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Jock Connell begins interim tenure as administrator
A lot to take care of during his 6 months
Interim Hall County Administrator Jock Connell, a former Gwinnett County administrator, recently was named to replace former administrator Charley Nix. Connell will serve for a period of six months while the commission conducts a nationwide search for a permanent replacement.

Amid volatile upheaval in Hall County government, a new face was brought in to lead.

Jock Connell, a former Gwinnett County administrator, was appointed as Hall's interim administrator on Jan. 7 after former administrator Charley Nix was forced to resign. Connell will serve as the county's top official for a period of six months while the commission conducts a nationwide search for a permanent replacement.

Connell is a veteran of local government, having held a variety of positions in nearby Gwinnett County.

He started his career in the public sector in 1986, when he established Gwinnett's first risk management and insurance program.

He worked his way through various departments over 23 years, spending the last five as the county's administrator.

He said he decided to retire in 2009 with the feeling that it was time to move on.

"We had two new commissioners that were going to come in," Connell said. "I felt like it was a good time for the board to pick somebody new."

He has spent the last year relaxing and spending time with his family, an important part of his life that he said was sometimes compromised with the hectic schedule of a county manager.

"One clear conclusion I came to is I'm 53 years old and I'm not ready to go into full-time retirement status," Connell said.

So when approached by future Hall County commissioners about stepping in to help during a time of transition in the county, he accepted the challenge.

"This was a unique opportunity," Connell said. "It was intriguing to me. It put me back into it and gave me an opportunity to do what I've done most of my career. My primary goal is to be helpful here, and I hope I'm contributing to some type of positive outcome."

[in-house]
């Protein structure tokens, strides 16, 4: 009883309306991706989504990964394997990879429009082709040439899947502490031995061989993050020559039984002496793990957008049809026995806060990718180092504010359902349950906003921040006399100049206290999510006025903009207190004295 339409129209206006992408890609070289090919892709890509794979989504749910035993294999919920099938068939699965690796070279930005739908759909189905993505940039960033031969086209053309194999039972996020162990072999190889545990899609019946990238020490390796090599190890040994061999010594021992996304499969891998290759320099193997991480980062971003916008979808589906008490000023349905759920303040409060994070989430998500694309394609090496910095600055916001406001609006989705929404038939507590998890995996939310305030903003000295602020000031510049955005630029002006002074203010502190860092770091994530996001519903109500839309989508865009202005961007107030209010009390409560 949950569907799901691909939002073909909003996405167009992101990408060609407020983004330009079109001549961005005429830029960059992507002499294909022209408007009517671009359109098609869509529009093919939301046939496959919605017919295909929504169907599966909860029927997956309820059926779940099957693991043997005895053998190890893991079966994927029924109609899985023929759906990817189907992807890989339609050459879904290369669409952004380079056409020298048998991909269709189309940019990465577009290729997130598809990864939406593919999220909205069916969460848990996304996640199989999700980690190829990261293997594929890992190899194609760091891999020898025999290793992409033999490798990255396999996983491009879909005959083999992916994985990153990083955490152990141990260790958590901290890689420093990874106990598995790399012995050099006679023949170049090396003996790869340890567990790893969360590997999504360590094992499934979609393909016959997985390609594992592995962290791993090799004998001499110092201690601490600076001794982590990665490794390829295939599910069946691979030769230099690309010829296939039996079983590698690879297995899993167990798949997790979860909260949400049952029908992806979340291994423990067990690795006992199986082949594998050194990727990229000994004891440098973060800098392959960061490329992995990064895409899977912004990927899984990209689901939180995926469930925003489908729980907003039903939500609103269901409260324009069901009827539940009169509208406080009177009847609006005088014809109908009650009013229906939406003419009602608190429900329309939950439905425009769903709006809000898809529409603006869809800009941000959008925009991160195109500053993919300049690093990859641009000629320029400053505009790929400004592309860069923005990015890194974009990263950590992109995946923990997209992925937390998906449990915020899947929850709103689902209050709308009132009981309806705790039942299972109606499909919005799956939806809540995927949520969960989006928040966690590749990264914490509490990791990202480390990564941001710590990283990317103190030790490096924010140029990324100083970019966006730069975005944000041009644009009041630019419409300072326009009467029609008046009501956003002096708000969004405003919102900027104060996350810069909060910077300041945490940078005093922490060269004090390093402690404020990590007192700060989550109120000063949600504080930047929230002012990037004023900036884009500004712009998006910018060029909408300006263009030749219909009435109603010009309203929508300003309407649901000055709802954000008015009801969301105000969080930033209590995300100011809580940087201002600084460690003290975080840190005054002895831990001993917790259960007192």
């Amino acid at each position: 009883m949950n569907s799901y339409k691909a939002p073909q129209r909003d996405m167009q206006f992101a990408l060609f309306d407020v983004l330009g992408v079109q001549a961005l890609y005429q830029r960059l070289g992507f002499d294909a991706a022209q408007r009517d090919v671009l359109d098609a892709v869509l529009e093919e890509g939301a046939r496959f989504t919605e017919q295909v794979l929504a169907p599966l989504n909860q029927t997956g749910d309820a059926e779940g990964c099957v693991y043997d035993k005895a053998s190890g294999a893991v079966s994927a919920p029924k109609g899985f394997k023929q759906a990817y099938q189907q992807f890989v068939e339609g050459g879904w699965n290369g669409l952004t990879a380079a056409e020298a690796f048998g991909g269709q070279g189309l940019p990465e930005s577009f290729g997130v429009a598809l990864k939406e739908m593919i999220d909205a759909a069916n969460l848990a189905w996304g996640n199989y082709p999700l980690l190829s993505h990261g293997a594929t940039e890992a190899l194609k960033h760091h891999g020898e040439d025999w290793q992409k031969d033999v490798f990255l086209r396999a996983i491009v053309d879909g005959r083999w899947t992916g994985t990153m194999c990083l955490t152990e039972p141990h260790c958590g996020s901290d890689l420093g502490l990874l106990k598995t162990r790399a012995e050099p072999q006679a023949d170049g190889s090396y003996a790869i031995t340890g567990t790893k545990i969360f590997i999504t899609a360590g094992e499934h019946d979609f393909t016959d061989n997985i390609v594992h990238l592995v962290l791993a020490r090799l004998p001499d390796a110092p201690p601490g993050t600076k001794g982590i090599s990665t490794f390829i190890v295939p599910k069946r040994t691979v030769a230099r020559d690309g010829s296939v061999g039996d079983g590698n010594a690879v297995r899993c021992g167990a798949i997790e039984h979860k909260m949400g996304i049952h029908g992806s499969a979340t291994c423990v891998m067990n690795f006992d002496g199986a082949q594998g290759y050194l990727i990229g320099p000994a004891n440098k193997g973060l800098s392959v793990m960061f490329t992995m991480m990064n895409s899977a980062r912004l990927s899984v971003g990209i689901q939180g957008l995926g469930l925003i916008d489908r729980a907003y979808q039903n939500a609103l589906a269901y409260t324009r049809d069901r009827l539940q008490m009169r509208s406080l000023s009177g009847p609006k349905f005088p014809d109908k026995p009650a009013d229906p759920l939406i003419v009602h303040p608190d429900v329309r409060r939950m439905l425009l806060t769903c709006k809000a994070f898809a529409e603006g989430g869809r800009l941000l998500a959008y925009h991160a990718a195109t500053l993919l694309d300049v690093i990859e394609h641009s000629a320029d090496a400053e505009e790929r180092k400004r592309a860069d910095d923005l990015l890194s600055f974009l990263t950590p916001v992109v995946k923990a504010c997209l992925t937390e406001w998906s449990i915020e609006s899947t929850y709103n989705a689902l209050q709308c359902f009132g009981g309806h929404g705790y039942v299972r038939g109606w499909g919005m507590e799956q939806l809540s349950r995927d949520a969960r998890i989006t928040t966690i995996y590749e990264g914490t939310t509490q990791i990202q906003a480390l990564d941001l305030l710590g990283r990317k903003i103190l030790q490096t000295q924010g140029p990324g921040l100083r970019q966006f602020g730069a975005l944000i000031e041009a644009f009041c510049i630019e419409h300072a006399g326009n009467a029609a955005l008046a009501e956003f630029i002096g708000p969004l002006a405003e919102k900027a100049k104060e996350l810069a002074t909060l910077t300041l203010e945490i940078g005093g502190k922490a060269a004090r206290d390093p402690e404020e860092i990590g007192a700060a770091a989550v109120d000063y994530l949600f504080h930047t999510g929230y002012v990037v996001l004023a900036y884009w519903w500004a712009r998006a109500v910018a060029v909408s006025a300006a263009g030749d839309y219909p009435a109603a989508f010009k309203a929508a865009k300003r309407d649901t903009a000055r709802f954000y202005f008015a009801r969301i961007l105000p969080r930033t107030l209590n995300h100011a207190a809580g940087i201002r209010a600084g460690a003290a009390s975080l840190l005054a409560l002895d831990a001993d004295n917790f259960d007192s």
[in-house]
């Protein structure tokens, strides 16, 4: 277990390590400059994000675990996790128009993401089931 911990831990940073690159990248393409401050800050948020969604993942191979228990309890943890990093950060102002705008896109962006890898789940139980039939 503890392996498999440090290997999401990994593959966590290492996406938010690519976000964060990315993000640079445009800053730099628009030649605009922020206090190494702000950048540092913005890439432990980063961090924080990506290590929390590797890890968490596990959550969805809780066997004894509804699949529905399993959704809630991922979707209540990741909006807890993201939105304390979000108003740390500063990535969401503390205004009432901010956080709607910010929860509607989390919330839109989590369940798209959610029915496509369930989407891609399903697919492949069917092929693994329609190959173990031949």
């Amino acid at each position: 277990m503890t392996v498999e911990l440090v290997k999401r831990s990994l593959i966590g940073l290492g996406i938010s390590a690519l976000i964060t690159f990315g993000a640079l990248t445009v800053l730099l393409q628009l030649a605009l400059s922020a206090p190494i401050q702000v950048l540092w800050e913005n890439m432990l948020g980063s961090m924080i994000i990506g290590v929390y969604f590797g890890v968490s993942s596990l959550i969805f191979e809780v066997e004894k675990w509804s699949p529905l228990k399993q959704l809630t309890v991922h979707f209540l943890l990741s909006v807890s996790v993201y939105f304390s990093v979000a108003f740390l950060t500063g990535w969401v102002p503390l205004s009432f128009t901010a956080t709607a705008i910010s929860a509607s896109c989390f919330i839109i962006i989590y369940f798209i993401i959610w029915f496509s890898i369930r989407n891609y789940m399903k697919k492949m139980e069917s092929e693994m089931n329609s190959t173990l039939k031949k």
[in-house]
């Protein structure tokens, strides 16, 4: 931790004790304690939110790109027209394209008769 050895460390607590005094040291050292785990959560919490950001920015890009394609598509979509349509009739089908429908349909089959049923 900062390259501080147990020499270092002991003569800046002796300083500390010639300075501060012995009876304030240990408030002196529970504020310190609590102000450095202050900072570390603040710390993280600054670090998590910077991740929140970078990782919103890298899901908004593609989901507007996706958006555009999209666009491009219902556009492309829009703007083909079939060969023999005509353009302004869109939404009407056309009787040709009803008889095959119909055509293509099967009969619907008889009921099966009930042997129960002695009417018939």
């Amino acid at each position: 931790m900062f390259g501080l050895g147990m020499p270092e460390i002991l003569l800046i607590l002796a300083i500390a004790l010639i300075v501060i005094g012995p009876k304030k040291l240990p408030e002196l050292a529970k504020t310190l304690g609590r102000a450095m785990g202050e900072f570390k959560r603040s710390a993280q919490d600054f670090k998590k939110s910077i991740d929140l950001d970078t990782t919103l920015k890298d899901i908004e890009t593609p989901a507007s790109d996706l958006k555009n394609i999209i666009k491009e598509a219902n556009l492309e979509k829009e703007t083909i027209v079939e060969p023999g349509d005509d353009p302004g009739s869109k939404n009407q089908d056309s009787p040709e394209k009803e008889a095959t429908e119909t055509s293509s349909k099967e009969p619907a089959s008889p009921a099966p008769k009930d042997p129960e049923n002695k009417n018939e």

He said he knew going in that he would be entering a tense environment.

On Jan. 5, Commissioner Craig Lutz asked for the resignations of Nix, Assistant County Administrator Phil Sutton and County Attorney Bill Blalock.

Finance Director Michaela Thompson was not in the office that afternoon, but was asked to resign the next day.

At a meeting on the evening of Jan. 6, the commissioners voted not to renew the contracts of the top county officials, with Lutz and commissioners Ashley Bell and Scott Gibbs in favor and commissioners Tom Oliver and Billy Powell in dissent.

Connell said there is a lot that will need to be taken care of during the six months of his tenure.

Working on the budgets for 2011 and 2012, recruiting a finance director and making sure the county's major projects stay on track will consume the majority of his time.

"Those major things will put us in a position we need to be in six months from now," Connell said.

Lutz said he was impressed with Connell's work in Gwinnett County.

"He's exceptionally professional," Lutz said. "One of the phrases he used in Gwinnett County was ‘make sure all the commissioners get the same flavor sucker' - make sure all the commissioners get treated the same, and that's definitely the kind of relationship I want to have with the county manager going forward. I didn't want him to treat me any different than anyone else."

Lutz said losing the experience and institutional knowledge of the former officials was a consideration, but he feels comfortable with Connell's ability to handle things moving forward.

"You're weighing that against the benefit of bringing in somebody like Jock who has a wealth of experience," Lutz said.

The Carl Vinson Institute of Government will be handling the formal search for a permanent county administrator.

"I would be very excited if his name was on that list," Lutz said.

Chairman Tom Oliver said he is displeased with the entire situation.

"I don't think it's as much about the new county administrator as it was the people that were terminated," Oliver said. "In my opinion, they were doing an excellent job. So to bring someone in that's new, just because they've been with a bigger county doesn't necessarily mean they're more qualified or better equipped to do a better job than what we had."


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